Play the divisibility game to create numbers in which the first two digits make a number divisible by 2, the first three digits make a number divisible by 3...
Mr McGregor has a magic potting shed. Overnight, the number of
plants in it doubles. He'd like to put the same number of plants in
each of three gardens, planting one garden each day. Can he do it?
This package contains a collection of problems from the NRICH
website that could be suitable for students who have a good
understanding of Factors and Multiples and who feel ready to take
on some. . . .
A student in a maths class was trying to get some information from
her teacher. She was given some clues and then the teacher ended by
saying, "Well, how old are they?"
The letters in the following addition sum represent the digits 1
... 9. If A=3 and D=2, what number is represented by "CAYLEY"?
Find the smallest whole number which, when mutiplied by 7, gives a
product consisting entirely of ones.
The number of plants in Mr McGregor's magic potting shed increases
overnight. He'd like to put the same number of plants in each of
his gardens, planting one garden each day. How can he do it?
Find a cuboid (with edges of integer values) that has a surface
area of exactly 100 square units. Is there more than one? Can you
find them all?
If you take a three by three square on a 1-10 addition square and
multiply the diagonally opposite numbers together, what is the
difference between these products. Why?
Ben passed a third of his counters to Jack, Jack passed a quarter
of his counters to Emma and Emma passed a fifth of her counters to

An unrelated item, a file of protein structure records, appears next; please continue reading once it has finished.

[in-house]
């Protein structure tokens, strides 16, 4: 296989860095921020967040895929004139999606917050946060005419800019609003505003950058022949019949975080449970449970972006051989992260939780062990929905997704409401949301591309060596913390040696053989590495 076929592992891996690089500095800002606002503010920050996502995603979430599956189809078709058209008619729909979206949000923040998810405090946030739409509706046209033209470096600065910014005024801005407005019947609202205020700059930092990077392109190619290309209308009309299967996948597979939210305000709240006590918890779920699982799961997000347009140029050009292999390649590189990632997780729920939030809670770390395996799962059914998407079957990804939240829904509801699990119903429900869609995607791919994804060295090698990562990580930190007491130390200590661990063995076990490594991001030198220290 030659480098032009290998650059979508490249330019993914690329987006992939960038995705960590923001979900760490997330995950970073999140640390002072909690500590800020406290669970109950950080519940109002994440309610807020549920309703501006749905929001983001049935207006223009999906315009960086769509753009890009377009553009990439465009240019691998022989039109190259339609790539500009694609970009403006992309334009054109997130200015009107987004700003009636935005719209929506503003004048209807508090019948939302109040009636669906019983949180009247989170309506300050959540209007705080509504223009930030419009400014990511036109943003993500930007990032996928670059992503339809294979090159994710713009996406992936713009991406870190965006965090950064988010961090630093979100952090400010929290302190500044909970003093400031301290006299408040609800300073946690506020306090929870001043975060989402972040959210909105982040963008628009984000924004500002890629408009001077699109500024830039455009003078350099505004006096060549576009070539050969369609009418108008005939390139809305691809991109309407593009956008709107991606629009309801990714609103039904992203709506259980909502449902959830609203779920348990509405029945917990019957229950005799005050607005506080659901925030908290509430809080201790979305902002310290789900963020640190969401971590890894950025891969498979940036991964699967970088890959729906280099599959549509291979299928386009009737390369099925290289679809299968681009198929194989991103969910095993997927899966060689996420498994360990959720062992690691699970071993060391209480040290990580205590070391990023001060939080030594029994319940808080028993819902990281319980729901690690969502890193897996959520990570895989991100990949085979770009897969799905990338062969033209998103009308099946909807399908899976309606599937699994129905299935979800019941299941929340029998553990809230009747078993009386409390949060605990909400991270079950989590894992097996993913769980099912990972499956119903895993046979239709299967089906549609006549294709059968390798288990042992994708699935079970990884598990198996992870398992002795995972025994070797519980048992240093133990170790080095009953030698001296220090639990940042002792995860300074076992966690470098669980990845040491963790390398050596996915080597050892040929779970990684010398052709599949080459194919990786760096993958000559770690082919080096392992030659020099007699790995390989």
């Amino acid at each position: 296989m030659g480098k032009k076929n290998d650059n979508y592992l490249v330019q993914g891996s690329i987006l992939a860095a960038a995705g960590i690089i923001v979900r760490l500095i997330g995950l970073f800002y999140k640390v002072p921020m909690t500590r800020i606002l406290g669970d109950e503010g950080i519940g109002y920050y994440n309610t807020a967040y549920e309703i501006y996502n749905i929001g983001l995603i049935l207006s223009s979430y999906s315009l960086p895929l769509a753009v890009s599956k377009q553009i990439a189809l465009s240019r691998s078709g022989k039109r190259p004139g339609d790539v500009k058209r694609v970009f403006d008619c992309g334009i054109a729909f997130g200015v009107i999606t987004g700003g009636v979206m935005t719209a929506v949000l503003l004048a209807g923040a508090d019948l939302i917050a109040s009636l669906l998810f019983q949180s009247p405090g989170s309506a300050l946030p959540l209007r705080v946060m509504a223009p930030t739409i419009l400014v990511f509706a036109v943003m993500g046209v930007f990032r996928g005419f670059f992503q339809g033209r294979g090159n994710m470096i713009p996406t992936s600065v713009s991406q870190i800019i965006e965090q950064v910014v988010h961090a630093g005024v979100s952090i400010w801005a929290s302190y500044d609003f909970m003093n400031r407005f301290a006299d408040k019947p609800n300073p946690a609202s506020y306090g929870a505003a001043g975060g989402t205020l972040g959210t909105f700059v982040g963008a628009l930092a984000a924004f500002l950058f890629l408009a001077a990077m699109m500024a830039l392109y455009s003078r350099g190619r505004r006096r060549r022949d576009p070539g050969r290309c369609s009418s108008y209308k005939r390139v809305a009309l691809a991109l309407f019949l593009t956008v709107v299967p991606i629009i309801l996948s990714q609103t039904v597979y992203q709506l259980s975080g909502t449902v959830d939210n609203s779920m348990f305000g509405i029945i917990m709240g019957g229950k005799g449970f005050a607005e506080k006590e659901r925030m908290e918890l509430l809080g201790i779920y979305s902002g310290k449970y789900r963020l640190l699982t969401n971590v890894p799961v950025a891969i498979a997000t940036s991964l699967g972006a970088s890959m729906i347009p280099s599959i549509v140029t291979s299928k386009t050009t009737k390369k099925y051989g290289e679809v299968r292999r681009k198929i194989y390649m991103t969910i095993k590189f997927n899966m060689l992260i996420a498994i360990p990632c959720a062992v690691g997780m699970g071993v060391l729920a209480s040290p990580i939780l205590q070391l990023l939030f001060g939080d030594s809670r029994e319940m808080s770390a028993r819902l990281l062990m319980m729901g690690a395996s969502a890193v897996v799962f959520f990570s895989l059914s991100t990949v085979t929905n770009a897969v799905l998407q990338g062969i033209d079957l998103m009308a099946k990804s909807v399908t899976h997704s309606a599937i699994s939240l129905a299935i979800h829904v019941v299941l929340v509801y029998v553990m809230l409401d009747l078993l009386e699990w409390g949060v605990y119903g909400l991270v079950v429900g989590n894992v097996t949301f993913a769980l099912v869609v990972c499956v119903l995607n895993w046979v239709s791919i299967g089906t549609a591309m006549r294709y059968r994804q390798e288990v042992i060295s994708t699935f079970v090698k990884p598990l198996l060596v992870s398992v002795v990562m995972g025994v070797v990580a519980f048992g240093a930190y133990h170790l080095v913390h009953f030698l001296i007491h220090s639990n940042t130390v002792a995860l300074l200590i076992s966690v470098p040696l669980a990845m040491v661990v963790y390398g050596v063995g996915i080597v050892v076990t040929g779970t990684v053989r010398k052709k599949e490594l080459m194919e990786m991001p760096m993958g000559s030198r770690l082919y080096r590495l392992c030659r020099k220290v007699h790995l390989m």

Ben. After this they all had the same number of counters.
My two digit number is special because adding the sum of its digits
to the product of its digits gives me my original number. What
could my number be?
Find the values of the nine letters in the sum: FOOT + BALL = GAME
A mathematician goes into a supermarket and buys four items. Using
a calculator she multiplies the cost instead of adding them. How
can her answer be the same as the total at the till?
Given the products of adjacent cells, can you complete this Sudoku?
This Sudoku, based on differences. Using the one clue number can you find the solution?
Do you notice anything about the solutions when you add and/or
subtract consecutive negative numbers?
Bellringers have a special way to write down the patterns they
ring. Learn about these patterns and draw some of your own.
The puzzle can be solved by finding the values of the unknown digits (all indicated by asterisks) in the squares of the $9\times9$ grid.
Special clue numbers related to the difference between numbers in
two adjacent cells and values of the stars in the "constellation"
make this a doubly interesting problem.
You are given the Lowest Common Multiples of sets of digits. Find
the digits and then solve the Sudoku.
Given the products of diagonally opposite cells - can you complete
An irregular tetrahedron is composed of four different triangles.
Can such a tetrahedron be constructed where the side lengths are 4,
5, 6, 7, 8 and 9 units of length?
Many numbers can be expressed as the sum of two or more consecutive integers. For example, 15=7+8 and 10=1+2+3+4. Can you say which numbers can be expressed in this way?
A cinema has 100 seats. Show how it is possible to sell exactly 100
tickets and take exactly £100 if the prices are £10 for